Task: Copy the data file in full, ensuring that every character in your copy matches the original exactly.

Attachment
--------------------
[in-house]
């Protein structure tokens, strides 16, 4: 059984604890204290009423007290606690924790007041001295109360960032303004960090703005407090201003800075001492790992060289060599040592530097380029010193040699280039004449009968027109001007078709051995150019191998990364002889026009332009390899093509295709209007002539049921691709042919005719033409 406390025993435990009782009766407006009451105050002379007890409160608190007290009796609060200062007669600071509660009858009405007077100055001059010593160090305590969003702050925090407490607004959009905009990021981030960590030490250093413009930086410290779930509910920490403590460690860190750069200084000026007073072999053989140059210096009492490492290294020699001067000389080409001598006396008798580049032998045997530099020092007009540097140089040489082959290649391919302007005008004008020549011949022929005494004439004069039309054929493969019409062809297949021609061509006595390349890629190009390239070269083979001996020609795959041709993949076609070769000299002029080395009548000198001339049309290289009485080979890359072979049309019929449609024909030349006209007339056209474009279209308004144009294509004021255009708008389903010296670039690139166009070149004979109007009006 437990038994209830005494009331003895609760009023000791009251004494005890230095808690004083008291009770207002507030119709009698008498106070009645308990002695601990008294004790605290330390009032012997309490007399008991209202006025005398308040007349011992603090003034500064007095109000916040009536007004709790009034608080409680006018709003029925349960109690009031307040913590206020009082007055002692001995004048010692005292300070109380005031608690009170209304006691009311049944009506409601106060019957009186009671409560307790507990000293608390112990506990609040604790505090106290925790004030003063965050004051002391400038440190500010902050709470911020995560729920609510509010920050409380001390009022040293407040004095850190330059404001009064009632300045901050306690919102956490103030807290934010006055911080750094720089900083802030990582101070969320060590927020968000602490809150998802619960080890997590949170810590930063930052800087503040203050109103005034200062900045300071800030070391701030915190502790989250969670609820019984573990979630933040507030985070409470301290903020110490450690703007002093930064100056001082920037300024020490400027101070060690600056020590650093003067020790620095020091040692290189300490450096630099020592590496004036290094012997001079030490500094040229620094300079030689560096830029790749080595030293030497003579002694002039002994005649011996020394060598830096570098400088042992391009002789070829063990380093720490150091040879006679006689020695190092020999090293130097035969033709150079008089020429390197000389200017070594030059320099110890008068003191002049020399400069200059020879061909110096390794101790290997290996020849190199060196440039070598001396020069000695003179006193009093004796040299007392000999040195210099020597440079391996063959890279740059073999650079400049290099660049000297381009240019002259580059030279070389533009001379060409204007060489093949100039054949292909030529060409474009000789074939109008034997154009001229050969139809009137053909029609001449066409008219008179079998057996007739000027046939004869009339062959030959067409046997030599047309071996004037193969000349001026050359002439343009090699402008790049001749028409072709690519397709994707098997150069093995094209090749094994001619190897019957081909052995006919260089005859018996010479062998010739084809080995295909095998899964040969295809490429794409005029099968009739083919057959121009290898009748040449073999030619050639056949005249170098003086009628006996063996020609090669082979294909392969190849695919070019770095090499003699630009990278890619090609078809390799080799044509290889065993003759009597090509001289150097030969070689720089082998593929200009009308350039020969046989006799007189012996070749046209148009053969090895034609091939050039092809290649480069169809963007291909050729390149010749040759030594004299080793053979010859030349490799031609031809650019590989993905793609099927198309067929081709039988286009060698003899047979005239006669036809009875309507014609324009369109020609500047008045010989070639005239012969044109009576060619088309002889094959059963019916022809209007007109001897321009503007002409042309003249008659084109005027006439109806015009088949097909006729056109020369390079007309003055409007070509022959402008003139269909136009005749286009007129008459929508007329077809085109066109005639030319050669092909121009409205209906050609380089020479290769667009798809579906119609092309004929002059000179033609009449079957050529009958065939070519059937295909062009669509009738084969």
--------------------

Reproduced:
[in-house]
């Protein structure tokens, strides 16, 4: 059984604890204290009423007290606690924790007041001295109360960032303004960090703005407090201003800075001492790992060289060599040592530097380029010193040699280039004449009968027109001007078709051995150019191998990364002889026009332009390899093509295709209007002539049921691709042919005719033409 406390025993435990009782009766407006009451105050002379007890409160608190007290009796609060200062007669600071509660009858009405007077100055001059010593160090305590969003702050925090407490607004959009905009990021981030960590030490250093413009930086410290779930509910920490403590460690860190750069200084000026007073072999053989140059210096009492490492290294020699001067000389080409001598006396008798580049032998045997530099020092007009540097140089040489082959290649391919302007005008004008020549011949022929005494004439004069039309054929493969019409062809297949021609061509006595390349890629190009390239070269083979001996020609795959041709993949076609070769000299002029080395009548000198001339049309290289009485080979890359072979049309019929449609024909030349006209007339056209474009279209308004144009294509004021255009708008389903010296670039690139166009070149004979109007009006 437990038994209830005494009331003895609760009023000791009251004494005890230095808690004083008291009770207002507030119709009698008498106070009645308990002695601990008294004790605290330390009032012997309490007399008991209202006025005398308040007349011992603090003034500064007095109000916040009536007004709790009034608080409680006018709003029925349960109690009031307040913590206020009082007055002692001995004048010692005292300070109380005031608690009170209304006691009311049944009506409601106060019957009186009671409560307790507990000293608390112990506990609040604790505090106290925790004030003063965050004051002391400038440190500010902050709470911020995560729920609510509010920050409380001390009022040293407040004095850190330059404001009064009632300045901050306690919102956490103030807290934010006055911080750094720089900083802030990582101070969320060590927020968000602490809150998802619960080890997590949170810590930063930052800087503040203050109103005034200062900045300071800030070391701030915190502790989250969670609820019984573990979630933040507030985070409470301290903020110490450690703007002093930064100056001082920037300024020490400027101070060690600056020590650093003067020790620095020091040692290189300490450096630099020592590496004036290094012997001079030490500094040229620094300079030689560096830029790749080595030293030497003579002694002039002994005649011996020394060598830096570098400088042992391009002789070829063990380093720490150091040879006679006689020695190092020999090293130097035969033709150079008089020429390197000389200017070594030059320099110890008068003191002049020399400069200059020879061909110096390794101790290997290996020849190199060196440039070598001396020069000695003179006193009093004796040299007392000999040195210099020597440079391996063959890279740059073999650079400049290099660049000297381009240019002259580059030279070389533009001379060409204007060489093949100039054949292909030529060409474009000789074939109008034997154009001229050969139809009137053909029609001449066409008219008179079998057996007739000027046939004869009339062959030959067409046997030599047309071996004037193969000349001026050359002439343009090699402008790049001749028409072709690519397709994707098997150069093995094209090749094994001619190897019957081909052995006919260089005859018996010479062998010739084809080995295909095998899964040969295809490429794409005029099968009739083919057959121009290898009748040449073999030619050639056949005249170098003086009628006996063996020609090669082979294909392969190849695919070019770095090499003699630009990278890619090609078809390799080799044509290889065993003759009597090509001289150097030969070689720089082998593929200009009308350039020969046989006799007189012996070749046209148009053969090895034609091939050039092809290649480069169809963007291909050729390149010749040759030594004299080793053979010859030349490799031609031809650019590989993905793609099927198309067929081709039988286009060698003899047979005239006669036809009875309507014609324009369109020609500047008045010989070639005239012969044109009576060619088309002889094959059963019916022809209007007109001897321009503007002409042309003249008659084109005027006439109806015009088949097909006729056109020369390079007309003055409007070509022959402008003139269909136009005749286009007129008459929508007329077809085109066109005639030319050669092909121009409205209906050609380089020479290769667009798809579906119609092309004929002059000179033609009449079957050529009958065939070519059937295909062009669509009738084969």